Less-lethal weapons endorsed for police

Thursday, February 14, 2008 BY RICK HEPP

Star-Ledger Staff
Police should have the option to use rubber bullets and other less-deadly weapons against suspects who threaten the officers, other people or themselves, a report released yesterday said.
The recommendation by the group of law enforcement and mental health experts appointed by Attorney General Anne Milgram would give police alternatives to current guidelines that require them to shoot to kill in dangerous situations.

"Police officers in this state need the equipment and training to help them control and de-escalate potentially violent confrontations without having to use deadly force whenever possible," the Advisory Committee on Less-Lethal Force wrote in its 12-page report.
The proposal, which must be approved by the attorney general, would allow police to use ammunition such as rubber bullets or bean bags when a suspect threatens harm but is not in a position to immediately carry it out.
"One example would be where officers confront a suspect who is armed with a knife and refuses to disarm," the report noted. "In these circumstances, the risk of resultant injury is real and entirely foreseeable, but might not be imminent until the officers were within striking distance."
Two similar situations last summer one of which ended in death, another with the suspect seriously wounded -- prompted Milgram to appoint the advisory group.
The first occurred in Maplewood, where police killed Omar Perry on June 29 after he came at them with a knife during a schizophrenic episode. Just eight days later, Willingboro police shot a troubled 15-year-old who they said attacked them with scissors.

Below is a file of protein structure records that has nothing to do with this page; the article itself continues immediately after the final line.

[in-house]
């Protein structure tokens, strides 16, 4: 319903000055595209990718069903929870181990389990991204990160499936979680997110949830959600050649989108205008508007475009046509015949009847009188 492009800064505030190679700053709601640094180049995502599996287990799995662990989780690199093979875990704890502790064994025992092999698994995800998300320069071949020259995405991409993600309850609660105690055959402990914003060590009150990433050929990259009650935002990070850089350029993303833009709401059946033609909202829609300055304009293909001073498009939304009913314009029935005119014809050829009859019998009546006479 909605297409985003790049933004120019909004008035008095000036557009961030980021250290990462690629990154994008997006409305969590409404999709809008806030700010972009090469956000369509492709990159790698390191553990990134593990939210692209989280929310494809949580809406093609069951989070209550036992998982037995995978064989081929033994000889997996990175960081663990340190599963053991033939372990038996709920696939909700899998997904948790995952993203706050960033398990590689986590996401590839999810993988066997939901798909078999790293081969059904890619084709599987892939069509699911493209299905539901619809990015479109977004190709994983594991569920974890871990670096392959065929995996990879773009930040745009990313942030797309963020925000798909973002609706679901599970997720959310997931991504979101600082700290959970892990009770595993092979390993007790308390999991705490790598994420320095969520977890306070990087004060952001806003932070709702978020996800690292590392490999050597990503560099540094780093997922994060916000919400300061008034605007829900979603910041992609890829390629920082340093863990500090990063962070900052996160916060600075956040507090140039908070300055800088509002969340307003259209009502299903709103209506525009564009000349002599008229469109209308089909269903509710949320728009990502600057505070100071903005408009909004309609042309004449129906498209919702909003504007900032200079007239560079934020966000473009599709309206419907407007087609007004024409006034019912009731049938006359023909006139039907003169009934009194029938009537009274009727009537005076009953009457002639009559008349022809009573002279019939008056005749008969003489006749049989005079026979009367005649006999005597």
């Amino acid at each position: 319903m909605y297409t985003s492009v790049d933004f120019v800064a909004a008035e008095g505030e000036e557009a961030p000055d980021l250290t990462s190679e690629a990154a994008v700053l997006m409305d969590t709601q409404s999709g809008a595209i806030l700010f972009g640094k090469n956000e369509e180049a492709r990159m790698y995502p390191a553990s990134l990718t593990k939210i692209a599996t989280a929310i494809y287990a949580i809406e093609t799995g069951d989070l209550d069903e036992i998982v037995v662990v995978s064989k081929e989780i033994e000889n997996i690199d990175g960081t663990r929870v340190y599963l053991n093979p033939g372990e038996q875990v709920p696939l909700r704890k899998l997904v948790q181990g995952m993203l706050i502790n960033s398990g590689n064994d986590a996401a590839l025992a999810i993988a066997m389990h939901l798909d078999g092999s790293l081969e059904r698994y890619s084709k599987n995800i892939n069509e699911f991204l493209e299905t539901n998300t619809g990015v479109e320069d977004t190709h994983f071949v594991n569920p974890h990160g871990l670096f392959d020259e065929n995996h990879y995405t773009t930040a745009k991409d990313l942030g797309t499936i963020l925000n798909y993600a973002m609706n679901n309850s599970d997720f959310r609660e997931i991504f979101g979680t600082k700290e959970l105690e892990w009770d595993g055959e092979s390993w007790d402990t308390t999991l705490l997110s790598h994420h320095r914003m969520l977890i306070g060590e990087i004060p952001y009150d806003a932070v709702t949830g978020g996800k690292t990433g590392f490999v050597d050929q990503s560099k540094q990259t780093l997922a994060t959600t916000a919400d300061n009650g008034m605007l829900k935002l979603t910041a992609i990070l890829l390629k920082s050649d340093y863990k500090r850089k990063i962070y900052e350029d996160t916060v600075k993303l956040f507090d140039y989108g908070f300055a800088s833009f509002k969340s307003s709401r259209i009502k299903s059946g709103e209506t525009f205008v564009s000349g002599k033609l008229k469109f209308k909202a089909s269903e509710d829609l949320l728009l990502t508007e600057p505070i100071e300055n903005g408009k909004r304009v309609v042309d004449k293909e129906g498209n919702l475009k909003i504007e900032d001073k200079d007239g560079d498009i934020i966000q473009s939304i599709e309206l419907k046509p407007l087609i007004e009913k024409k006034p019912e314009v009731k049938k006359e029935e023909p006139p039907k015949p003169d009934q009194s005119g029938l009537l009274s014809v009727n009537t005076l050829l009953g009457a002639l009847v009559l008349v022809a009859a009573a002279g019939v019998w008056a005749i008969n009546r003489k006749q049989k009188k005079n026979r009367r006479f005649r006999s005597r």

Police should be allowed to use less-lethal force when suspects threaten to commit suicide or injure themselves, the report said. Officers are not allowed to intervene when a person threatens to commit suicide since the officers are not in danger themselves.
Less-lethal ammunition would not be allowed for use in stopping a suspect damaging property or for crowd control. During a public hearing in November, the committee was warned less-lethal ammunition may still be fatal if it strikes a person in certain parts of the body and head.
The committee said officers should not be required to use less-lethal force in lieu of their firearm, the committee said.
"A police officer faced with a split-second decision of this kind should not be second-guessed as to whether he or she might have used another force option to resolve a violent confrontation," they noted.
Milgram's spokesman, David Wald, said she plans to study the committee's proposal before making a final decision on how to proceed with less-lethal ammunition. The committee plans to hold a separate hearing soon on the use of Tasers or stun guns, which are currently prohibited in New Jersey.
"This is a very important issue to her," Wald said. "It's always been an outstanding question in what you do in less-lethal situations. Certainly, there are significant policy proposals in this recommendation."
Experts questioned some of the recommendations, including a proposal to allow only certain officers to use less-lethal ammunition and one to require only those officers to go through training on responding to mentally ill suspects.
"Quite frankly, any officer at any time could confront a situation with a person with mental illness," said Phil Lubitz, director of advocacy programs for the National Alliance on Mental Illness. "It's really imperative that we have training across the entire police force."
Edward Mamet, a former New York Police Department official who is now a law enforcement consultant, said all officers should be given two firearms their normal sidearm as well as one loaded with less-lethal ammunition -- so they can respond with deadly force if the suspect charges or their less-lethal shot misses.
"Officers have to have an option to use their firearm," Mamet said. "You can't expect them to reload with bullets after they use the rubber bullets. If it doesn't work, what are you going to do, throw the gun at them?"